17th September 2021, Dr Chee L Khoo

The Pfizer Comirnaty COVID-19 vaccine is an mRNA vaccine which is designed to induce an antibody response against the spike protein of the covid-19 virus. It contains the genetic code for the spike protein. It does not contain any live virus, and it cannot give you COVID-19. After getting the vaccine, your body makes copies of the spike protein. Your immune system respond by raising antibodies against the spike protein. If and when covid-19 virus ever attack you, the pre-formed antibodies are ready and will help reduce your chances of catching the infection. It also significantly reduce the severity of disease if you catch covid-19 infection despite the vaccination. Your chance of dying or being on a ventilator if you catch covid-19 is reduced by 90-95%. It also reduces transmission of the virus to someone else.

Comirnaty is effective in preventing COVID-19 in people aged 12 years and older. People who had two doses of Comirnatywere about 95 % less likely to get symptomatic COVID-19 than people who did not get the vaccine. It was equally effective in people over the age of 65 years, as well as people with some stable pre-existing medical conditions.

Protection against COVID-19 starts from about 2–3 weeks after the first dose. While one dose may give some protection, it may only last for the short-term. Two doses, generally given 3-4 weeks apart, will give optimal protection. No vaccine is 100 % effective, so it is possible that you can still get sick from COVID-19 after vaccination. We do not know for sure how long the protection from Comirnatywill last but recent studies suggest that at 6 months, the vaccine is still protective. More studies are pending. It is likely that we will need booster shots in the near future but we don’t know when and which vaccine yet.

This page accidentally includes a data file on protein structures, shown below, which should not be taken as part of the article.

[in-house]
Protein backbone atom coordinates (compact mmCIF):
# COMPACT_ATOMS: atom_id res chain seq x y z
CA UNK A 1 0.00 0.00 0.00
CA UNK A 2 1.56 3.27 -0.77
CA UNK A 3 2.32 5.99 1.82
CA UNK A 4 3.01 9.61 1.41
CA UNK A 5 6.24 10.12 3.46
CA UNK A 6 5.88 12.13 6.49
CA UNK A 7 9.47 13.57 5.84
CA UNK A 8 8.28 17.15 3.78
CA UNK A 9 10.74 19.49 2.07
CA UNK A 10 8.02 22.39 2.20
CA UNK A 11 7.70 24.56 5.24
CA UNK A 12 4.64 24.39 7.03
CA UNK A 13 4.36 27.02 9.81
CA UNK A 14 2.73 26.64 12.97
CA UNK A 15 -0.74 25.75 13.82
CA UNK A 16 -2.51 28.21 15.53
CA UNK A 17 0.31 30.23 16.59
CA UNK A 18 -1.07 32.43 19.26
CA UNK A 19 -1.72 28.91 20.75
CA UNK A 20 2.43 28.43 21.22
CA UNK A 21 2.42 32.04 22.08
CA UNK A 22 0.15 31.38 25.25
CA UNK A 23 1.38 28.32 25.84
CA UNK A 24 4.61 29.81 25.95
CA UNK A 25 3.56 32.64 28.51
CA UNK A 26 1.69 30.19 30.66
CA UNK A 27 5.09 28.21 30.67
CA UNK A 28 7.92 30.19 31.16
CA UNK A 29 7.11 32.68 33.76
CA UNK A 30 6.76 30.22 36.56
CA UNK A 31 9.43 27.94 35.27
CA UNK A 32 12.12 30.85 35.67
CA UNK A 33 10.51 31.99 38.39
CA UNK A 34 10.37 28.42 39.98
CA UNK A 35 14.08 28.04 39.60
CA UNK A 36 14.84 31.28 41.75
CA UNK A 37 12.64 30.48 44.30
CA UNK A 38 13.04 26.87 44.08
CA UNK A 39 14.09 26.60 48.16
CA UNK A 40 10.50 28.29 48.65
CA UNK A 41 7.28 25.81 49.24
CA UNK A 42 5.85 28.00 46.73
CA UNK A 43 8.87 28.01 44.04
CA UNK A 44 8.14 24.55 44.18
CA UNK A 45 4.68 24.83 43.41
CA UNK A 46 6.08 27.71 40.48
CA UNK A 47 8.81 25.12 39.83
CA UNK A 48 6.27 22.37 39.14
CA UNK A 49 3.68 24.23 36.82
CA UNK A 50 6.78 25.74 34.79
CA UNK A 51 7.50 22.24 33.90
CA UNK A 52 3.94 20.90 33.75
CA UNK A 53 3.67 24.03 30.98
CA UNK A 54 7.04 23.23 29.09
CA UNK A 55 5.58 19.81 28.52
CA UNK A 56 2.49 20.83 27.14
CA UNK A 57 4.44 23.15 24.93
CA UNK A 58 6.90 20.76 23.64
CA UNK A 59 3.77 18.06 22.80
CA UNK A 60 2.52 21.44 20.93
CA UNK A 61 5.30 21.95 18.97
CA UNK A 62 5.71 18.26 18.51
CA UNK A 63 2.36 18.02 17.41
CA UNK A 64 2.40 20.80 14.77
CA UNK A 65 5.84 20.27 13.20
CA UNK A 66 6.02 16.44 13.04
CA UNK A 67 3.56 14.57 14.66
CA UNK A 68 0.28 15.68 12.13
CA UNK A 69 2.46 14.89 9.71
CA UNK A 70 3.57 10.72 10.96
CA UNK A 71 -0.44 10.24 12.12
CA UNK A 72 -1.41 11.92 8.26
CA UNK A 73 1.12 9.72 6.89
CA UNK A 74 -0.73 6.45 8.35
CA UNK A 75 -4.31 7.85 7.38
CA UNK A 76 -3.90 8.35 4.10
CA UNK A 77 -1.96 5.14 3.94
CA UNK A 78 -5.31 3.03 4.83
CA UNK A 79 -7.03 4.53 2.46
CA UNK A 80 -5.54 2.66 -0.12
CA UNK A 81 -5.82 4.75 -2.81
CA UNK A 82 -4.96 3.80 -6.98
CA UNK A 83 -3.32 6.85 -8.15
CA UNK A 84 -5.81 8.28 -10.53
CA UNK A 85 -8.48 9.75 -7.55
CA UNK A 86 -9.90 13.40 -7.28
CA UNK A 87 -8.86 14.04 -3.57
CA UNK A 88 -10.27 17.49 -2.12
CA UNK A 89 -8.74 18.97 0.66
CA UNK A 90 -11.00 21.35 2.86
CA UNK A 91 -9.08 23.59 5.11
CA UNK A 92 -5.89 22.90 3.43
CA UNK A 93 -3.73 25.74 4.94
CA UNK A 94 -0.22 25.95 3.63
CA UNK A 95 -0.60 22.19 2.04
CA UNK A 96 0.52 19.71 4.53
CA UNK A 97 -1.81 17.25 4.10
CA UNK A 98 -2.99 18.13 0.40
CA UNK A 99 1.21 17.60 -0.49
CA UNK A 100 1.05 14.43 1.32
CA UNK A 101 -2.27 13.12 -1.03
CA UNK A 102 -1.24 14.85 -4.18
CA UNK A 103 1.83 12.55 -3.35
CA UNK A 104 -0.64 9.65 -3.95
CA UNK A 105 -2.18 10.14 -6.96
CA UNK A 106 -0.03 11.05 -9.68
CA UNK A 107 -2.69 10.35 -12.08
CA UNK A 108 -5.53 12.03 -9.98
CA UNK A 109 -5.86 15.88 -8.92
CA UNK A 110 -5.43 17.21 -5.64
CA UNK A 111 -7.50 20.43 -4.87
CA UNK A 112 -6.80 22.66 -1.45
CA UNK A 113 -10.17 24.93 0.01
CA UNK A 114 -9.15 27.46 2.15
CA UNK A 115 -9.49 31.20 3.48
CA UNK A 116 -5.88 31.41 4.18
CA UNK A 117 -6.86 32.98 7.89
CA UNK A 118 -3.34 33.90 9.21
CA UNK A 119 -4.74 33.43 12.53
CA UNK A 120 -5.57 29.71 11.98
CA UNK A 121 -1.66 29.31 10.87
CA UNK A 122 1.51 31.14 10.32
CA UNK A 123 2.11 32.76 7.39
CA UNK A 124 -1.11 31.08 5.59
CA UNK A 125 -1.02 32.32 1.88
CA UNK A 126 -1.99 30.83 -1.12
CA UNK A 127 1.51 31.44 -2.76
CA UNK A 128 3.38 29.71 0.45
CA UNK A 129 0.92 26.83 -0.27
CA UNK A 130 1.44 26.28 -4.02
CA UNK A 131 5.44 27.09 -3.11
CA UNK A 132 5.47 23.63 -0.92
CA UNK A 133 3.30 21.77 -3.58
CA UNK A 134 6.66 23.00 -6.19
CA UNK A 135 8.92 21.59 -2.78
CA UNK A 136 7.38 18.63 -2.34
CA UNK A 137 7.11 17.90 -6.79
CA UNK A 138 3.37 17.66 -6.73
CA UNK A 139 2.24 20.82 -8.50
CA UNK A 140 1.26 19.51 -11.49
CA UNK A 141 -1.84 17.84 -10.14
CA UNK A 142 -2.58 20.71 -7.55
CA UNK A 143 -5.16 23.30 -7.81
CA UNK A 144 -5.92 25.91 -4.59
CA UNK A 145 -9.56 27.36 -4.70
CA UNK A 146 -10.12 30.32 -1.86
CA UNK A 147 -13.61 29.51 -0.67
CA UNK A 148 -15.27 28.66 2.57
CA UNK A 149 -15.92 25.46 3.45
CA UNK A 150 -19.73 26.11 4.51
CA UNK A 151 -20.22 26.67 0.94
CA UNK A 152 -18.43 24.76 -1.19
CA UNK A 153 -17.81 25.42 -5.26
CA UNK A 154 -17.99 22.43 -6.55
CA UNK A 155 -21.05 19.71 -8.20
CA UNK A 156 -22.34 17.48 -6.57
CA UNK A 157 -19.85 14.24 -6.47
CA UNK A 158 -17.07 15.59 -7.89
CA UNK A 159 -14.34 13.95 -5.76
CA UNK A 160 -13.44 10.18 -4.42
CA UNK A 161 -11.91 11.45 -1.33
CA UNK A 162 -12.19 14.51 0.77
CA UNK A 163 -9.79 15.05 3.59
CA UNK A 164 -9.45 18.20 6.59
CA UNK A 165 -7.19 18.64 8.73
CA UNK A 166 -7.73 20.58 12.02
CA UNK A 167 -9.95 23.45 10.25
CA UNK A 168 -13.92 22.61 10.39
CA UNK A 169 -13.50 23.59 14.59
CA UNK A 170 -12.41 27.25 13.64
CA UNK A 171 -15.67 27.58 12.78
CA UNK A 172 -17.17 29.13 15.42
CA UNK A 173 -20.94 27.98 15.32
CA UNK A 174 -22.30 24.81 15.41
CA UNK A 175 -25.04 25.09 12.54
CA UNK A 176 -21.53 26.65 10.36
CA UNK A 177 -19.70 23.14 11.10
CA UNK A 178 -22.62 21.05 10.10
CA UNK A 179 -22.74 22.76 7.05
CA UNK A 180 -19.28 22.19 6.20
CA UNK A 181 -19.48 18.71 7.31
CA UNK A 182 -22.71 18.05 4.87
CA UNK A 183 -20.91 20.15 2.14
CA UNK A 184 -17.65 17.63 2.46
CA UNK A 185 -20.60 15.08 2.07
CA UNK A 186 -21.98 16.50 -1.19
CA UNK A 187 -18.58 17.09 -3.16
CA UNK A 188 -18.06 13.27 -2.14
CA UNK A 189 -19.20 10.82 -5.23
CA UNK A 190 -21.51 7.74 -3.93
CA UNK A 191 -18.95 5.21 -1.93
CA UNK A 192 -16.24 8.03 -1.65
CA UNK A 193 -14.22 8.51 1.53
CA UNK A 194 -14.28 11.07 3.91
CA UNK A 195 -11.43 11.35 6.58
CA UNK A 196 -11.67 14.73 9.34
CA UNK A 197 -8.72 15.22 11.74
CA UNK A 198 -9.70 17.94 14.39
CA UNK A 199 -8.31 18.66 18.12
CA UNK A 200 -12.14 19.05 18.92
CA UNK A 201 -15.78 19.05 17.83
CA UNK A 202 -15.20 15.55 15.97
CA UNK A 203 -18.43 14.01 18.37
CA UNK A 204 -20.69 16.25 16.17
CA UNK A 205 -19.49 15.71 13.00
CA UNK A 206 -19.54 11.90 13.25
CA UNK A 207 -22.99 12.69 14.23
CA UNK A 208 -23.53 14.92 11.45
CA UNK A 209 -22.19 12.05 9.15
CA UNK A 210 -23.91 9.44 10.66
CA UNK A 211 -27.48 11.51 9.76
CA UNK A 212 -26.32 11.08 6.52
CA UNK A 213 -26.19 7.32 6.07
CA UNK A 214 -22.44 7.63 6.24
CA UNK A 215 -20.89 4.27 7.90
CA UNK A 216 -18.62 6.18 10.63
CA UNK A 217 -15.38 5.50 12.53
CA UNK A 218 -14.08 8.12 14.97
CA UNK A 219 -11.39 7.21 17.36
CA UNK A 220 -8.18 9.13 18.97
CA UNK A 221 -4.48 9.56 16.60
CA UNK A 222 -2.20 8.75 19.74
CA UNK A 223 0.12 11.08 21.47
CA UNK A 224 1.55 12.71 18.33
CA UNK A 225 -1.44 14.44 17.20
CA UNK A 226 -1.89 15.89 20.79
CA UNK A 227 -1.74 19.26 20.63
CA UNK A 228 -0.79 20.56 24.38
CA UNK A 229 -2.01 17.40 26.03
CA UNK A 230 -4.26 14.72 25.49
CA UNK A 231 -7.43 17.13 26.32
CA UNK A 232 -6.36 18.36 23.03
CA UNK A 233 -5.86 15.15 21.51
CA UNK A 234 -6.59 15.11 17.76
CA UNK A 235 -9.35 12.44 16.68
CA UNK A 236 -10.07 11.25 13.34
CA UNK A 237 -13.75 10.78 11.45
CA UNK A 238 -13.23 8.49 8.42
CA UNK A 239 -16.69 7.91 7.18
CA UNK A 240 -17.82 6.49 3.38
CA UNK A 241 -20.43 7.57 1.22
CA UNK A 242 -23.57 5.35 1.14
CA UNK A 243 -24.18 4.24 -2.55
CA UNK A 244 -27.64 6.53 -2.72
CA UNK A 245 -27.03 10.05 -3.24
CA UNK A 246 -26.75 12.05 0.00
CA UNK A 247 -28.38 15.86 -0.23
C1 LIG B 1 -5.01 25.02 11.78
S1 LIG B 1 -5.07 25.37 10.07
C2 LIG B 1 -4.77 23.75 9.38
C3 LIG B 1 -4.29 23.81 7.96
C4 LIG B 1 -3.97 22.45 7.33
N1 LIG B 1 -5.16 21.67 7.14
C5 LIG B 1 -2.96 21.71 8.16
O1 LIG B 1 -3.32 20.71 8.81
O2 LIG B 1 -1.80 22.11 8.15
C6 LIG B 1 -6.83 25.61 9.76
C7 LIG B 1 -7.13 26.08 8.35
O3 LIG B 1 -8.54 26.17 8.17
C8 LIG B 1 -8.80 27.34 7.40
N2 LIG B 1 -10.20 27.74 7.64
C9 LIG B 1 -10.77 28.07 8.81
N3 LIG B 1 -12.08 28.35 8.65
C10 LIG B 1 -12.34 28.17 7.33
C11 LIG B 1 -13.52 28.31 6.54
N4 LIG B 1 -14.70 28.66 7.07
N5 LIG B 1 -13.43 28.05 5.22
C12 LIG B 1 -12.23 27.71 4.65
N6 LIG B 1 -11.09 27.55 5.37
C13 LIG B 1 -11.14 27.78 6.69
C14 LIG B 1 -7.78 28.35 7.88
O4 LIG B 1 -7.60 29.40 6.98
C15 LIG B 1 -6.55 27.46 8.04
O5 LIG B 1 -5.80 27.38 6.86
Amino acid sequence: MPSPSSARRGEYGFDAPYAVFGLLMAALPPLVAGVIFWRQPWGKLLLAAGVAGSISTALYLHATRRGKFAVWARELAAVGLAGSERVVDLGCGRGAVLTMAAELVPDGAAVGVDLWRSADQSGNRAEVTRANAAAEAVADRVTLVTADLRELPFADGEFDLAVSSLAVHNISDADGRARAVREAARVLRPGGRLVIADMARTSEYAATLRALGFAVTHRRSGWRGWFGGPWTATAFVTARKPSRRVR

Pregnant women with COVID-19 have an increased risk of severe illness and adverse pregnancy outcomes. Real-world evidence has shown that Comirnatyis safe for pregnant women and breastfeeding women. If you are breastfeeding, you can have Comirnaty. You do not need to stop breastfeeding after vaccination.

Who may not be suitable to have the Pfizer vaccine

As a precaution, people with a history of any of the following conditions can receive Comirnatybut advice should be sought from a GP, immunisation specialist or cardiologist about the best timing of vaccination and whether any additional precautions are recommended:

  • Recent (i.e. within the past 6 months) or current inflammatory cardiac illness e.g., myocarditis, pericarditis, endocarditis
  • Acute rheumatic fever (i.e., with active myocardial inflammation) or acute rheumatic heart disease
  • Dilated cardiomyopathy (for people under 30 years of age)
  • Congenital heart disease
  • Severe heart failure
  • Heart transplant recipients

People with reduced immune systems

The Australian Government strongly recommends people with immune-compromise receive COVID-19 vaccination. Comirnaty is not a live vaccine. It is safe in people with immunocompromise. There is no particular harm to have the vaccine because the vaccine do not contain any live viruses but the effectiveness of the vaccine may not be as good. Some immunosuppressive drugs may need to be adjusted prior to the vaccination. You should discuss with your specialist or GP prior to the vaccination.

Myocarditis after Comirnaty vaccine

There have been reports of myocarditis following Comirnaty and (Moderna) Spikevax vaccination. After 177 million doses of Comirnaty and 20 million Spikevax administered, the incidence of myocarditis is reported to be about 1 in a million doses administered. Most of those affected were young men.

Myocarditis is inflammation of the heart muscle. Patients with myocarditis may complain of chest pains, palpitations, shortness of breath, fatigue, nausea, vomiting or abdominal pain between 2-7 days after the second dose. Only a few patients require hospitalisation and all patients fully recover with no long term damage.

Obviously, the risk of cardiac complications due to SARS-CoV-2 infection far exceeds the minimal and rare risks of vaccination-related transient myocardial or pericardial inflammation.